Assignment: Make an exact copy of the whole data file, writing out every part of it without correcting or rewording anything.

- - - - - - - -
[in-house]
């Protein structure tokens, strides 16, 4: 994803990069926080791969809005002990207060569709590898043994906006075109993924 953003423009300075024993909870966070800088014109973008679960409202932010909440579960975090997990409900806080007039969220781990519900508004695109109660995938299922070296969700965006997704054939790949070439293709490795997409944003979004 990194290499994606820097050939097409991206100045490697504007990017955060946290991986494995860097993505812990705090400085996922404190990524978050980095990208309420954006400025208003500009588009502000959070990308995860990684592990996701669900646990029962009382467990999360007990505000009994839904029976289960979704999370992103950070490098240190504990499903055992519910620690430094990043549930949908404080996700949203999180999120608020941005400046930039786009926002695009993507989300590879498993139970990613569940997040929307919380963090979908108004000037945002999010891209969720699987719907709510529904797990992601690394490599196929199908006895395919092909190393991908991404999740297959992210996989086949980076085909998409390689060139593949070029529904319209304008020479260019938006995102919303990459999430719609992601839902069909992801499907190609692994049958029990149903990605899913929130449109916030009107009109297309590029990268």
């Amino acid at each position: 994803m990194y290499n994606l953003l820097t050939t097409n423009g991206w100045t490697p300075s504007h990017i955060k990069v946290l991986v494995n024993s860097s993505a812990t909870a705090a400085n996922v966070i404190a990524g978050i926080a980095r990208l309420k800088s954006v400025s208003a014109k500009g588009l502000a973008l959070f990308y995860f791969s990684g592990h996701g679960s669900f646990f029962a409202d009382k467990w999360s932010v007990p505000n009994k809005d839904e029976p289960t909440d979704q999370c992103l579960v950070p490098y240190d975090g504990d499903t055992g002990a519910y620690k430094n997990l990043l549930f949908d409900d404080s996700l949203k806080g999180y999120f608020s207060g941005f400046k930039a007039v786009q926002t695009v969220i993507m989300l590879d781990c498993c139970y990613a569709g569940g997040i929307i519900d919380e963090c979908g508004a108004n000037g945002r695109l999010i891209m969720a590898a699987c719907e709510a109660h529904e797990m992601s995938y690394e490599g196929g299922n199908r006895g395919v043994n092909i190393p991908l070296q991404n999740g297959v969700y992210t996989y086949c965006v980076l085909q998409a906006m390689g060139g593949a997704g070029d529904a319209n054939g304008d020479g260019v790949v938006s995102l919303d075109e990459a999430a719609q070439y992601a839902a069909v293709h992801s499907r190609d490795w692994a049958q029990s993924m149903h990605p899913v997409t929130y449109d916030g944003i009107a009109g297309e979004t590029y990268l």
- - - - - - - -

[in-house]
């Protein structure tokens, strides 16, 4: 994803990069926080791969809005002990207060569709590898043994906006075109993924 953003423009300075024993909870966070800088014109973008679960409202932010909440579960975090997990409900806080007039969220781990519900508004695109109660995938299922070296969700965006997704054939790949070439293709490795997409944003979004 990194290499994606820097050939097409991206100045490697504007990017955060946290991986494995860097993505812990705090400085996922404190990524978050980095990208309420954006400025208003500009588009502000959070990308995860990684592990996701669900646990029962009382467990999360007990505000009994839904029976289960979704999370992103950070490098240190504990499903055992519910620690430094990043549930949908404080996700949203999180999120608020941005400046930039786009926002695009993507989300590879498993139970990613569940997040929307919380963090979908108004000037945002999010891209969720699987719907709510529904797990992601690394490599196929199908006895395919092909190393991908991404999740297959992210996989086949980076085909998409390689060139593949070029529904319209304008020479260019938006995102919303990459999430719609992601839902069909992801499907190609692994049958029990149903990605899913929130449109916030009107009109297309590029990268």
């Amino acid at each position: 994803m990194y290499n994606l953003l820097t050939t097409n423009g991206w100045t490697p300075s504007h990017i955060k990069v946290l991986v494995n024993s860097s993505a812990t909870a705090a400085n996922v966070i404190a990524g978050i926080a980095r990208l309420k800088s954006v400025s208003a014109k500009g588009l502000a973008l959070f990308y995860f791969s990684g592990h996701g679960s669900f646990f029962a409202d009382k467990w999360s932010v007990p505000n009994k809005d839904e029976p289960t909440d979704q999370c992103l579960v950070p490098y240190d975090g504990d499903t055992g002990a519910y620690k430094n997990l990043l549930f949908d409900d404080s996700l949203k806080g999180y999120f608020s207060g941005f400046k930039a007039v786009q926002t695009v969220i993507m989300l590879d781990c498993c139970y990613a569709g569940g997040i929307i519900d919380e963090c979908g508004a108004n000037g945002r695109l999010i891209m969720a590898a699987c719907e709510a109660h529904e797990m992601s995938y690394e490599g196929g299922n199908r006895g395919v043994n092909i190393p991908l070296q991404n999740g297959v969700y992210t996989y086949c965006v980076l085909q998409a906006m390689g060139g593949a997704g070029d529904a319209n054939g304008d020479g260019v790949v938006s995102l919303d075109e990459a999430a719609q070439y992601a839902a069909v293709h992801s499907r190609d490795w692994a049958q029990s993924m149903h990605p899913v997409t929130y449109d916030g944003i009107a009109g297309e979004t590029y990268l």